Katherine Gorman: (19:09)
About 30% of emissions globally come from industry, mainly steel and cement manufacturing. And then there’s 18% from agriculture. Given that, I’m wondering if you’ve seen or heard about any interesting investment opportunities in these other sectors beyond just power generation.
Salim Samaha: (19:27)
Those sectors are very hard to decarbonize because of the required energy intensity. So, you either need to figure out a way to electrify them, that requires a big technological improvement, but that’s not a risk we take, like I mentioned, at the outset that’s for people that are more venture capital oriented. We wish them success. Then you have carbon capture and sequestration. We are actively looking at that. There are some tax credits that are making it more interesting. We have existing infrastructure that we own that supplies hydrocarbons to some of those facilities that can be leveraged to drive down the cost of that carbon sequestration. And so, we’re trying to actively work with customers to figure out how to do that. There are still some engineering challenges and subsurface challenges with carbon capture and sequestration that everybody needs to get comfortable with, you know, will the carbon stay there, for example?
James Lawler: (20:25)
Okay, so the geological storage and the permanence question.
Salim Samaha: (20:27)
Yeah. And who takes the risk? If something, everybody expects it to work perfectly well for a hundred years or longer, but we could be wrong. That’s the question that is out there. And investors are a little bit, still a little bit weary to jump in completely because of that type of risk.
Katherine Gorman: (20:46)
To follow that idea, let’s assume that these risks are being quantified or resolved, and CCS becomes a viable technology. Is this something that we could use to address the continuing use of coal? I mean, China in particular continues to invest huge amounts in coal, both in mainland China and internationally. And there are many developing nations, still, who are dependent on coal plants for electricity. If we assume the cost of carbon emissions is going to rise, is retrofitting these plants with CCS technology an attractive option?
Salim Samaha: (21:20)
I think it’s too expensive to add CCS to whole plants. It’s much cheaper to shut them down, build renewable energy with storage, maybe even some gas to help with the intermittency issue, and use the existing electric interconnect of those coal plants to leverage existing transmission lines. But ultimately, I mean, you’re onto something, which is when I look at all the consultant projections for the way the world energy system is going to evolve, you still see massive amounts of coal even 40, 50 years out. And I don’t see how we’re going to get to where we need to be if that’s the case.
James Lawler: (21:57)
Which projections are you referring to?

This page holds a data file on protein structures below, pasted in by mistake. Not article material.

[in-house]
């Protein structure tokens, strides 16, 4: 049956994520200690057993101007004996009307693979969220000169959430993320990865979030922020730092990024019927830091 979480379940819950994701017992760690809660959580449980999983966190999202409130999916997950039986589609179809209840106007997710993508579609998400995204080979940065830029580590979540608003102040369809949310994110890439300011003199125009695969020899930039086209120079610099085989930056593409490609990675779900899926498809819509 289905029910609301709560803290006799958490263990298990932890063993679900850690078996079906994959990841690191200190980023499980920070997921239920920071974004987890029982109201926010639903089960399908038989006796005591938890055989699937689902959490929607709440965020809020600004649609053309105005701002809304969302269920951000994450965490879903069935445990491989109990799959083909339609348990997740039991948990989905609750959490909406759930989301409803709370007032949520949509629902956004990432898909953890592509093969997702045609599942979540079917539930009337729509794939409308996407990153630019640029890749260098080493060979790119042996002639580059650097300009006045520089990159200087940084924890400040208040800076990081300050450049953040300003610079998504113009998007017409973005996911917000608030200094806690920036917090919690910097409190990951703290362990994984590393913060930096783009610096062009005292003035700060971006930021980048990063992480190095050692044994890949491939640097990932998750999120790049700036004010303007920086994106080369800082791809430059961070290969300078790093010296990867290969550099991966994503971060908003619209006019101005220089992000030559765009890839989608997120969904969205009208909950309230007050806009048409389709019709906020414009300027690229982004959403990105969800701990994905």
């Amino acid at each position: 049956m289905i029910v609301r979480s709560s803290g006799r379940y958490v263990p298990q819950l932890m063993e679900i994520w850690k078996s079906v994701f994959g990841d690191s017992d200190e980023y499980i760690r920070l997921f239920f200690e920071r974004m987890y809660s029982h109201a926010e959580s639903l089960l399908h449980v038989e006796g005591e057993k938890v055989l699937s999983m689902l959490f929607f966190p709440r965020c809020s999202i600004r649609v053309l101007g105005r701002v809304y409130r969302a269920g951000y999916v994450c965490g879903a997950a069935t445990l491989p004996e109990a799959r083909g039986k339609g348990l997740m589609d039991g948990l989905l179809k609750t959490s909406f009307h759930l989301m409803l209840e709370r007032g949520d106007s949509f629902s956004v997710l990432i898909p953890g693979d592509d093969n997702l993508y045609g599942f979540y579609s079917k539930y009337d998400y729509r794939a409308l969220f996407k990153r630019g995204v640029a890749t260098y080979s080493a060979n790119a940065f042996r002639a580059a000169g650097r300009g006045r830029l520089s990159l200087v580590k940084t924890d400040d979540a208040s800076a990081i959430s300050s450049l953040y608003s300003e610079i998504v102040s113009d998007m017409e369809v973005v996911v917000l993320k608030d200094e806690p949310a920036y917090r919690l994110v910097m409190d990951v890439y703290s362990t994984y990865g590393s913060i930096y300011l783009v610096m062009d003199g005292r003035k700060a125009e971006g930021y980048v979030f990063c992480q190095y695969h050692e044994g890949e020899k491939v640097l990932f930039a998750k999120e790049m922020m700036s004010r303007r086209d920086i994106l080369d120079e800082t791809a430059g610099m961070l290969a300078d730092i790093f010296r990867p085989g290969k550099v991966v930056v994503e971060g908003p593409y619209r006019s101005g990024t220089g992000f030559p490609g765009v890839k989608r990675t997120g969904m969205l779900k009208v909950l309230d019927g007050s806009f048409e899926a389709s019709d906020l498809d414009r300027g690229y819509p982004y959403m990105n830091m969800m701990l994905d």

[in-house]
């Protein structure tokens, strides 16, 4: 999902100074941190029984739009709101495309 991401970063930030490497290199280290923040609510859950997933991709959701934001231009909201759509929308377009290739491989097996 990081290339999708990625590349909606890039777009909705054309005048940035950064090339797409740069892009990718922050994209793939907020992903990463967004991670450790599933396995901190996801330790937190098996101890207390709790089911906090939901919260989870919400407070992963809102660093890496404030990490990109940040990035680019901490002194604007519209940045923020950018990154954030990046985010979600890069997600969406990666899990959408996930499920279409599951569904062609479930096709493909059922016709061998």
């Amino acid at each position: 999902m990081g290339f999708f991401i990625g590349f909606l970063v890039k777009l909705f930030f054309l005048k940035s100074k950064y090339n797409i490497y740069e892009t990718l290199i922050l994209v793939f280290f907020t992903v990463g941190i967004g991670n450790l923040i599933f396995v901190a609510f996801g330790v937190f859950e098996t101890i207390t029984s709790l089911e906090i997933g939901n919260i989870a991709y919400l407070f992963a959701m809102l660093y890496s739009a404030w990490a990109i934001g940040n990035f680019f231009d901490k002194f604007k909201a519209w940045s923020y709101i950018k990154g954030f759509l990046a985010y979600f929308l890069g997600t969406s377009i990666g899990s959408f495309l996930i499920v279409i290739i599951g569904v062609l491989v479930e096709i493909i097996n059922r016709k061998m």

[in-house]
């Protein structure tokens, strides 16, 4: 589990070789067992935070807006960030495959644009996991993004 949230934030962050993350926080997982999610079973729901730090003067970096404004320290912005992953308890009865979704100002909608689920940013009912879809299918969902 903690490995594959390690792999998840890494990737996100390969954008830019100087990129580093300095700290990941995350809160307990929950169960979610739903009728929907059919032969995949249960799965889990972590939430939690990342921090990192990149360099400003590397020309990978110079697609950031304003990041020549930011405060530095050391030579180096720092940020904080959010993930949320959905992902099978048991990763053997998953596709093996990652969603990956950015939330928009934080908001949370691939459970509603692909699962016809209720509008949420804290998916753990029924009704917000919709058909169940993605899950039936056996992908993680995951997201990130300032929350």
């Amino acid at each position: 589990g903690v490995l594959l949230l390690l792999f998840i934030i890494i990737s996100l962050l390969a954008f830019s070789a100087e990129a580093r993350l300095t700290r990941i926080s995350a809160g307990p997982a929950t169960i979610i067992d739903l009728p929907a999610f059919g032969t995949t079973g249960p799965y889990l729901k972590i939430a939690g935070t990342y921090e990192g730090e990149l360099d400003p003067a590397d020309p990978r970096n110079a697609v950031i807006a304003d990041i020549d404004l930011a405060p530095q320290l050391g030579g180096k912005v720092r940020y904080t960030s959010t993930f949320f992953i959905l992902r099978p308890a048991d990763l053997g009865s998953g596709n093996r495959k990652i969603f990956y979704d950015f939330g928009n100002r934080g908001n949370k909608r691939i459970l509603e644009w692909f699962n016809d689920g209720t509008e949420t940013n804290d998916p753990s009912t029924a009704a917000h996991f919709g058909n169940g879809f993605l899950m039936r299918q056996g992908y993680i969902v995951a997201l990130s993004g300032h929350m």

Salim Samaha: (21:59)
Take any consultant. Take Woodmack, take IHS, take the IEA. Nobody knows exactly how you achieve what we want to achieve. What they say is – this is what would need to happen in terms of electricity or primary energy demand. And generally, you have decreasing usage. So that’s a big assumption in its own right, particularly for emerging markets. Then they layer on some efficiency and other assumptions on, on the ultimate mix, and they say, that gets us to a two degree scenario, and it doesn’t capture, you know, the global inequities. It doesn’t capture the affordability issue. It doesn’t capture the fact that as energy gets cheaper with some of these efficiencies, people tend to use more, which is why I started off by saying it’s actually quite a complex issue that has a lot of layers to it.
James Lawler: (22:50)
So are you generally optimistic or pessimistic?
Salim Samaha: (22:54)
Um, I’m cautiously optimistic. Part of me is pessimistic because it’s a global problem and there needs to be, people need to figure out how to share in the burden that we all have as one planet. And we’ve never been very good at doing that. Look at our response to this pandemic. I would argue it’s still not very good. So that makes me very pessimistic. But I also think that we have great technology potential. And I think a lot of smart minds are focused on the issue. So, I believe there will be a breakthrough.
James Lawler: (23:27)
Well, thank you so much, Salim, for taking time to speak with us today, we really appreciate it.
Thank you very much for having me. It’s good to talk to you.
Katherine Gorman: (23:35)
That is it for this episode of the podcast. You can check out our other interviews, watch our videos and sign up for our newsletter at climatenow.com. And if you want to get in touch, email us at contact@climatenow, or tweet us @weareclimatenow. We hope you’ll join us for our next conversation.